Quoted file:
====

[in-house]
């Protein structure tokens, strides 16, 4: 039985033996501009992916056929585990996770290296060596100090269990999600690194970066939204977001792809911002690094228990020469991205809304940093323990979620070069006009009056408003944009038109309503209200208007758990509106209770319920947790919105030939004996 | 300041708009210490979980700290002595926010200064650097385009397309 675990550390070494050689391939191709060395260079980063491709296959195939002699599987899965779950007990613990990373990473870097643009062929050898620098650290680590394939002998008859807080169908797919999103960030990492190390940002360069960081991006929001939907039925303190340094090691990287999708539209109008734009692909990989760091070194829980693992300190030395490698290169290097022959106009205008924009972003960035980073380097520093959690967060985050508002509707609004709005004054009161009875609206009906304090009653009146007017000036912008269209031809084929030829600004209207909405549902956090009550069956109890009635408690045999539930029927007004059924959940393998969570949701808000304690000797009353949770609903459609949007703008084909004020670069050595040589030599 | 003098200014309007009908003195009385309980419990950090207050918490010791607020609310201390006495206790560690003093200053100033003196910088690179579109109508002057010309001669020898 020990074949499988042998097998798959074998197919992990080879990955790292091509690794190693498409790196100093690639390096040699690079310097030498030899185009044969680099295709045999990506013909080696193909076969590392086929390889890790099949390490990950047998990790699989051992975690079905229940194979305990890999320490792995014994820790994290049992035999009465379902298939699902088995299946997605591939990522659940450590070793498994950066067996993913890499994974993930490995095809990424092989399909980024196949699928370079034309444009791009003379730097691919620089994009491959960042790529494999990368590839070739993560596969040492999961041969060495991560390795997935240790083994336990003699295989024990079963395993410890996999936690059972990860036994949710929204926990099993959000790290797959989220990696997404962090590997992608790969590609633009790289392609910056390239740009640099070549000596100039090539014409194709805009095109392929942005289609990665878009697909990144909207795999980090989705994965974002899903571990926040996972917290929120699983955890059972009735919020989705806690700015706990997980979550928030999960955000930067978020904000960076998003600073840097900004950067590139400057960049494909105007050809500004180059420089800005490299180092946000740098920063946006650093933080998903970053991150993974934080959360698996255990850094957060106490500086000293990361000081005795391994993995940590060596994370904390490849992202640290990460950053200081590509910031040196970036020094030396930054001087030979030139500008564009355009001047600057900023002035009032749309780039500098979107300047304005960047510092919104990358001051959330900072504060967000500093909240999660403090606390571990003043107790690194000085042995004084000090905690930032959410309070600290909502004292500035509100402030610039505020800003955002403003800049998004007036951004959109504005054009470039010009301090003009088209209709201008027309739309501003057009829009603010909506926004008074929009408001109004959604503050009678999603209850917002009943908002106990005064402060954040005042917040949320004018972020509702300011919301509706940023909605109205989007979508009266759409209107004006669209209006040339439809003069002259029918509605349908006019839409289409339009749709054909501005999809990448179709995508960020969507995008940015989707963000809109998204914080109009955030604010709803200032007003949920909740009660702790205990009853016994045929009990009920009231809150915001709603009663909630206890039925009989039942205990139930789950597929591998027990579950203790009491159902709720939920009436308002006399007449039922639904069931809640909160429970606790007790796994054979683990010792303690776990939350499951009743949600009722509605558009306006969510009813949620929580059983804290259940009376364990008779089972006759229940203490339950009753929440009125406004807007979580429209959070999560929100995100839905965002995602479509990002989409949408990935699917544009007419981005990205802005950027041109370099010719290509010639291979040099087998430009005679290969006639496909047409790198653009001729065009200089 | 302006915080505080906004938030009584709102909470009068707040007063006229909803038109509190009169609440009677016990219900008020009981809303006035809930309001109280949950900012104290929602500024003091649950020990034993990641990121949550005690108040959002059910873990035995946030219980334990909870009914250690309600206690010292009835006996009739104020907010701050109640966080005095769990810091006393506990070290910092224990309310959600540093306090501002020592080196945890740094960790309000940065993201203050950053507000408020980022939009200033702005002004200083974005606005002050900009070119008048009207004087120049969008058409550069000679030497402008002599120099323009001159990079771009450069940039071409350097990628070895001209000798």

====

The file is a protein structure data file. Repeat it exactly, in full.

[in-house]
């Protein structure tokens, strides 16, 4: 039985033996501009992916056929585990996770290296060596100090269990999600690194970066939204977001792809911002690094228990020469991205809304940093323990979620070069006009009056408003944009038109309503209200208007758990509106209770319920947790919105030939004996 | 300041708009210490979980700290002595926010200064650097385009397309 675990550390070494050689391939191709060395260079980063491709296959195939002699599987899965779950007990613990990373990473870097643009062929050898620098650290680590394939002998008859807080169908797919999103960030990492190390940002360069960081991006929001939907039925303190340094090691990287999708539209109008734009692909990989760091070194829980693992300190030395490698290169290097022959106009205008924009972003960035980073380097520093959690967060985050508002509707609004709005004054009161009875609206009906304090009653009146007017000036912008269209031809084929030829600004209207909405549902956090009550069956109890009635408690045999539930029927007004059924959940393998969570949701808000304690000797009353949770609903459609949007703008084909004020670069050595040589030599 | 003098200014309007009908003195009385309980419990950090207050918490010791607020609310201390006495206790560690003093200053100033003196910088690179579109109508002057010309001669020898 020990074949499988042998097998798959074998197919992990080879990955790292091509690794190693498409790196100093690639390096040699690079310097030498030899185009044969680099295709045999990506013909080696193909076969590392086929390889890790099949390490990950047998990790699989051992975690079905229940194979305990890999320490792995014994820790994290049992035999009465379902298939699902088995299946997605591939990522659940450590070793498994950066067996993913890499994974993930490995095809990424092989399909980024196949699928370079034309444009791009003379730097691919620089994009491959960042790529494999990368590839070739993560596969040492999961041969060495991560390795997935240790083994336990003699295989024990079963395993410890996999936690059972990860036994949710929204926990099993959000790290797959989220990696997404962090590997992608790969590609633009790289392609910056390239740009640099070549000596100039090539014409194709805009095109392929942005289609990665878009697909990144909207795999980090989705994965974002899903571990926040996972917290929120699983955890059972009735919020989705806690700015706990997980979550928030999960955000930067978020904000960076998003600073840097900004950067590139400057960049494909105007050809500004180059420089800005490299180092946000740098920063946006650093933080998903970053991150993974934080959360698996255990850094957060106490500086000293990361000081005795391994993995940590060596994370904390490849992202640290990460950053200081590509910031040196970036020094030396930054001087030979030139500008564009355009001047600057900023002035009032749309780039500098979107300047304005960047510092919104990358001051959330900072504060967000500093909240999660403090606390571990003043107790690194000085042995004084000090905690930032959410309070600290909502004292500035509100402030610039505020800003955002403003800049998004007036951004959109504005054009470039010009301090003009088209209709201008027309739309501003057009829009603010909506926004008074929009408001109004959604503050009678999603209850917002009943908002106990005064402060954040005042917040949320004018972020509702300011919301509706940023909605109205989007979508009266759409209107004006669209209006040339439809003069002259029918509605349908006019839409289409339009749709054909501005999809990448179709995508960020969507995008940015989707963000809109998204914080109009955030604010709803200032007003949920909740009660702790205990009853016994045929009990009920009231809150915001709603009663909630206890039925009989039942205990139930789950597929591998027990579950203790009491159902709720939920009436308002006399007449039922639904069931809640909160429970606790007790796994054979683990010792303690776990939350499951009743949600009722509605558009306006969510009813949620929580059983804290259940009376364990008779089972006759229940203490339950009753929440009125406004807007979580429209959070999560929100995100839905965002995602479509990002989409949408990935699917544009007419981005990205802005950027041109370099010719290509010639291979040099087998430009005679290969006639496909047409790198653009001729065009200089 | 302006915080505080906004938030009584709102909470009068707040007063006229909803038109509190009169609440009677016990219900008020009981809303006035809930309001109280949950900012104290929602500024003091649950020990034993990641990121949550005690108040959002059910873990035995946030219980334990909870009914250690309600206690010292009835006996009739104020907010701050109640966080005095769990810091006393506990070290910092224990309310959600540093306090501002020592080196945890740094960790309000940065993201203050950053507000408020980022939009200033702005002004200083974005606005002050900009070119008048009207004087120049969008058409550069000679030497402008002599120099323009001159990079771009450069940039071409350097990628070895001209000798």